Evolutionary Jass Band: Pure Light
Jaffe Records

Jefrey Brown returns with his Evolutionary Jass Band's second LP, Pure Light. Conceptually and musically the album evokes the tumultuous ‘60s-‘70s eras when artists and activists alike protested the carnage of the Vietnam war (the parallel to today needs hardly be mentioned), and when a jazz outfit such as Charlie Haden's Liberation Music Orchestra documented its opposition on record. Closer in spirit on sonic grounds to Brown is Albert Ayler, with traces of his sour and acerbic tone audible in Brown's raw playing. The Evolutionary Jass Band's loose approach calls to mind the open-ended spirit which Coltrane adopted in his quintet recordings with Eric Dolphy, and Ornette Coleman in his Free Jazz sessions. Similar to that single-track opus, Pure Light is composed of two tracks, one per side and each one markedly different in tone: the first's focus is on war and destruction, the second celebrates the individual spirit and humanity's potential. Brown, who plays tenor and soprano saxophones, percussion, and sitar, is joined by drummer Michael Henrickson, double bassist Bob Jones, violist Daphna Kohn, guitarist and pianist Marisa Anderson, cornetist Jesse Johnson, and Christine Denkewalter on alto and tenor saxes, and flute. Just as the group's first release, Change of Scene, was recorded in two days, Pure Light was laid down in two sessions at the Steele Street Dining Room. As before, the music is raw and unpolished by design, as Brown and co. prefer to let the music be captured spontaneously, rough edges and all, rather than have it sound too polished.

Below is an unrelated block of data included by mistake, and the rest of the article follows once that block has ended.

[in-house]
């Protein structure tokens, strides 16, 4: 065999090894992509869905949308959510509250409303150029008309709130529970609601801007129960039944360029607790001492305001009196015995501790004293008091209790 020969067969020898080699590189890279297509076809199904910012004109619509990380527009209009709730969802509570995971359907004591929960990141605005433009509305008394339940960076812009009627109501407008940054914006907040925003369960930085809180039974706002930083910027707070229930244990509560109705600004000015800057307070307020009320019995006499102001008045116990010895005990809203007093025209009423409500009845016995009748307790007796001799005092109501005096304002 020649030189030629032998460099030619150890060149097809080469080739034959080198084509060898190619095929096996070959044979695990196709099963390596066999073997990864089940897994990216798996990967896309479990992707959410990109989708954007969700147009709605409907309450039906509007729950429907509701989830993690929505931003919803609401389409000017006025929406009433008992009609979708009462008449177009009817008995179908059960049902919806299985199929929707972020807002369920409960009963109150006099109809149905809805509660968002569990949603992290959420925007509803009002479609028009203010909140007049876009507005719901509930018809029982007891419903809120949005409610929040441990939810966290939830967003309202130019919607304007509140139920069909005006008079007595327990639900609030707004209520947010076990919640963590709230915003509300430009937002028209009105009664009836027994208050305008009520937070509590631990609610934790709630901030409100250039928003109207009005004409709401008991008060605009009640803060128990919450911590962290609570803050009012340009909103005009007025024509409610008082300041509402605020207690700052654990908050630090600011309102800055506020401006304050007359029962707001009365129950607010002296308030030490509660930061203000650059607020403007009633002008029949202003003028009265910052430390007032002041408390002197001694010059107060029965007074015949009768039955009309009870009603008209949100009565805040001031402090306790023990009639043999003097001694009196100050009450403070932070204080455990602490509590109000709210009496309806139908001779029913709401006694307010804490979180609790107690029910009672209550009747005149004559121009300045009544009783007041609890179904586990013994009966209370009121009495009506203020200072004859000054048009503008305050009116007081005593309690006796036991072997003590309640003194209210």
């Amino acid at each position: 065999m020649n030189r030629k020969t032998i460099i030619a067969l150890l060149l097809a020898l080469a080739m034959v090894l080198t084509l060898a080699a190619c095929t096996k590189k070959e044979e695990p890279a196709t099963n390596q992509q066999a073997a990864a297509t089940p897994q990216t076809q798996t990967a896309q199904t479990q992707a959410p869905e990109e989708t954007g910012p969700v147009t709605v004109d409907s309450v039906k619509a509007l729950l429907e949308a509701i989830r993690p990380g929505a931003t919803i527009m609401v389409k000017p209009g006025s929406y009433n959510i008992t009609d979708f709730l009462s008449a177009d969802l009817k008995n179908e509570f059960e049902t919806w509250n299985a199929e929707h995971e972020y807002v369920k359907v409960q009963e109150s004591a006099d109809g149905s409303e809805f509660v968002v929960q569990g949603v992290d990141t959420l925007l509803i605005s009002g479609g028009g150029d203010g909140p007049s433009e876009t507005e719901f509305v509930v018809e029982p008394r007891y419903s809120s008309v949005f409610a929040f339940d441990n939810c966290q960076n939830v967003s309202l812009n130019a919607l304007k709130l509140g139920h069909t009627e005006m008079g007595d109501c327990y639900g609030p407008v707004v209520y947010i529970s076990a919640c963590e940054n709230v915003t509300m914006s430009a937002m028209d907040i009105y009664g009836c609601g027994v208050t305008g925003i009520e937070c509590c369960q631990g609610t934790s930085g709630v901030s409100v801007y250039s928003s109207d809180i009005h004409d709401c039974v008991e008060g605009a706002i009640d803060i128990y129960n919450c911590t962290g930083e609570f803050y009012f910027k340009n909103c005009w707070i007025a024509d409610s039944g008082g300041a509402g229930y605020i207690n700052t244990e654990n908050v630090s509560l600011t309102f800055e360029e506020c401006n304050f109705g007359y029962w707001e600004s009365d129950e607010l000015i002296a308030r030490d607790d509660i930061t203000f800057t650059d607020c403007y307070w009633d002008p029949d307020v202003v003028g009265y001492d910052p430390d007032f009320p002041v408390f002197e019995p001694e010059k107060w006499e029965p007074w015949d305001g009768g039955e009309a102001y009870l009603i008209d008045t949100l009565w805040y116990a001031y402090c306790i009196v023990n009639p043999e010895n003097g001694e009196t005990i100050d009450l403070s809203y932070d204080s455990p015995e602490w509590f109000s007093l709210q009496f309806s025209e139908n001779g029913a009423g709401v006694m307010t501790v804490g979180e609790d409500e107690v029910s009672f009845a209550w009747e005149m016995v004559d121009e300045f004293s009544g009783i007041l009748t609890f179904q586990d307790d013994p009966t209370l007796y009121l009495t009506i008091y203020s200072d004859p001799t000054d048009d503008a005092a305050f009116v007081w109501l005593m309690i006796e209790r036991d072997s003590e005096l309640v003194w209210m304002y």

The lamentation on side one (“About War”) begins in a meditative Eastern mode more reminiscent of Indian sitar music than jazz, as the musicians invite the listener to contemplate war and all the sorrow it has generated through the ages. Consistent with the idea, the music simulates an ancient tribe's funeral procession with the dirge gradually giving way to the repetition of a mournful theme and an eventually free-flowing percussive and drum episode (Brown thinks of the drum as “war's constant instrumental companion,” hence the instrument's prominent role in the album's first half). This sets the stage for the saxophonists and cornetist to wail clamorously in the minutes that follow, with the three soloing separately and in unison as if in supplication, before the side ultimately ends peacefully with a single tone. The second side (“Pure Light”) continues the music's prayerful spirit with the group calling for an end to war and for peace and harmony in its place. Not surprisingly, a hopeful mood pervades the material, and the overall feel is less violent and anguished. Stillness at times reigns, with viola, flute, and saxophone audibly advancing through the peaceful forest. Eventually piano takes center stage, the piece meandering and at moments threatening to come to a complete stop, before a gently lulling samba-like rhythm asserts itself and the saxes and cornet give uplifting shape to the music at its end.

June 2009